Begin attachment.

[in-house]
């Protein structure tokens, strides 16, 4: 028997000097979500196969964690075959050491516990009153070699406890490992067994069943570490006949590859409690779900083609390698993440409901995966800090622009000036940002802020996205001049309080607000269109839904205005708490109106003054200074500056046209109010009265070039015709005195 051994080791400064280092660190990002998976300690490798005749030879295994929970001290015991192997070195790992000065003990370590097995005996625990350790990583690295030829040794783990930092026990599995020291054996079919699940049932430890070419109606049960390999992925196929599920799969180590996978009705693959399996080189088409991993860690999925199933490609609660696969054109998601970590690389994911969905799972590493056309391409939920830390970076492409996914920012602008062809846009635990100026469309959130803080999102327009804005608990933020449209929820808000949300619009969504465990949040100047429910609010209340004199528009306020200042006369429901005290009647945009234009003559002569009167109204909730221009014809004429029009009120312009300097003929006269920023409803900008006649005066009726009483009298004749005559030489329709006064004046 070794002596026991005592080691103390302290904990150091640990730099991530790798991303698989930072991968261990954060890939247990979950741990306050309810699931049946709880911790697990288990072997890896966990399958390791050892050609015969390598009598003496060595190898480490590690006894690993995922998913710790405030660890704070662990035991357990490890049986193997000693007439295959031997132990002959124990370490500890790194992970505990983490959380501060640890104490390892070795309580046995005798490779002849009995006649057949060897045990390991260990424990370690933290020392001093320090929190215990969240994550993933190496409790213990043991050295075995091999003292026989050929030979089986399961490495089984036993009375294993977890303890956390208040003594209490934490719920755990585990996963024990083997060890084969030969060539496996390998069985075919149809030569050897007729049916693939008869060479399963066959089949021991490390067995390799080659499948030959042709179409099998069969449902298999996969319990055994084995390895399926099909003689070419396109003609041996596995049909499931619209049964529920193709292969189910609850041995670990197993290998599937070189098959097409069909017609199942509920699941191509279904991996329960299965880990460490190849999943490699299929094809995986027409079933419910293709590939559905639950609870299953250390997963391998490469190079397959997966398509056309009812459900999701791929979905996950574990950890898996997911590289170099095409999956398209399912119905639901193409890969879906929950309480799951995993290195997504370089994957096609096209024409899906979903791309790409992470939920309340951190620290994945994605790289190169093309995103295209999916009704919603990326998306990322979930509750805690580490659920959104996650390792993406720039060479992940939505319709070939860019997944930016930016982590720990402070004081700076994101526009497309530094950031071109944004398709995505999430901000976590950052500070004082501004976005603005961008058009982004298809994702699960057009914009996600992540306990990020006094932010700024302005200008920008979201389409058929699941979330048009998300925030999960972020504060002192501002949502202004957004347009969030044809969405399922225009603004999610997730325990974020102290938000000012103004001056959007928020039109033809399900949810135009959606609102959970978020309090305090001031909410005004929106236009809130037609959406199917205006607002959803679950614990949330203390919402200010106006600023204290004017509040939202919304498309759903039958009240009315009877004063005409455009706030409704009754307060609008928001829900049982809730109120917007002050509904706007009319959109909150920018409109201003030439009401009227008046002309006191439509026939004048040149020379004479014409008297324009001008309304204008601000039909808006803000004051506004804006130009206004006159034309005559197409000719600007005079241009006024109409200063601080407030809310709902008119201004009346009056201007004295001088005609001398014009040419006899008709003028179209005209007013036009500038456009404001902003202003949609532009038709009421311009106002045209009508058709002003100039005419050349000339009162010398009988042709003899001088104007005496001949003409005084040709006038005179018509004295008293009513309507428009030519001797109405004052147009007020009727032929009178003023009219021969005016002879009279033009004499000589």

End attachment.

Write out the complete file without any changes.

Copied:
[in-house]
């Protein structure tokens, strides 16, 4: 028997000097979500196969964690075959050491516990009153070699406890490992067994069943570490006949590859409690779900083609390698993440409901995966800090622009000036940002802020996205001049309080607000269109839904205005708490109106003054200074500056046209109010009265070039015709005195 051994080791400064280092660190990002998976300690490798005749030879295994929970001290015991192997070195790992000065003990370590097995005996625990350790990583690295030829040794783990930092026990599995020291054996079919699940049932430890070419109606049960390999992925196929599920799969180590996978009705693959399996080189088409991993860690999925199933490609609660696969054109998601970590690389994911969905799972590493056309391409939920830390970076492409996914920012602008062809846009635990100026469309959130803080999102327009804005608990933020449209929820808000949300619009969504465990949040100047429910609010209340004199528009306020200042006369429901005290009647945009234009003559002569009167109204909730221009014809004429029009009120312009300097003929006269920023409803900008006649005066009726009483009298004749005559030489329709006064004046 070794002596026991005592080691103390302290904990150091640990730099991530790798991303698989930072991968261990954060890939247990979950741990306050309810699931049946709880911790697990288990072997890896966990399958390791050892050609015969390598009598003496060595190898480490590690006894690993995922998913710790405030660890704070662990035991357990490890049986193997000693007439295959031997132990002959124990370490500890790194992970505990983490959380501060640890104490390892070795309580046995005798490779002849009995006649057949060897045990390991260990424990370690933290020392001093320090929190215990969240994550993933190496409790213990043991050295075995091999003292026989050929030979089986399961490495089984036993009375294993977890303890956390208040003594209490934490719920755990585990996963024990083997060890084969030969060539496996390998069985075919149809030569050897007729049916693939008869060479399963066959089949021991490390067995390799080659499948030959042709179409099998069969449902298999996969319990055994084995390895399926099909003689070419396109003609041996596995049909499931619209049964529920193709292969189910609850041995670990197993290998599937070189098959097409069909017609199942509920699941191509279904991996329960299965880990460490190849999943490699299929094809995986027409079933419910293709590939559905639950609870299953250390997963391998490469190079397959997966398509056309009812459900999701791929979905996950574990950890898996997911590289170099095409999956398209399912119905639901193409890969879906929950309480799951995993290195997504370089994957096609096209024409899906979903791309790409992470939920309340951190620290994945994605790289190169093309995103295209999916009704919603990326998306990322979930509750805690580490659920959104996650390792993406720039060479992940939505319709070939860019997944930016930016982590720990402070004081700076994101526009497309530094950031071109944004398709995505999430901000976590950052500070004082501004976005603005961008058009982004298809994702699960057009914009996600992540306990990020006094932010700024302005200008920008979201389409058929699941979330048009998300925030999960972020504060002192501002949502202004957004347009969030044809969405399922225009603004999610997730325990974020102290938000000012103004001056959007928020039109033809399900949810135009959606609102959970978020309090305090001031909410005004929106236009809130037609959406199917205006607002959803679950614990949330203390919402200010106006600023204290004017509040939202919304498309759903039958009240009315009877004063005409455009706030409704009754307060609008928001829900049982809730109120917007002050509904706007009319959109909150920018409109201003030439009401009227008046002309006191439509026939004048040149020379004479014409008297324009001008309304204008601000039909808006803000004051506004804006130009206004006159034309005559197409000719600007005079241009006024109409200063601080407030809310709902008119201004009346009056201007004295001088005609001398014009040419006899008709003028179209005209007013036009500038456009404001902003202003949609532009038709009421311009106002045209009508058709002003100039005419050349000339009162010398009988042709003899001088104007005496001949003409005084040709006038005179018509004295008293009513309507428009030519001797109405004052147009007020009727032929009178003023009219021969005016002879009279033009004499000589």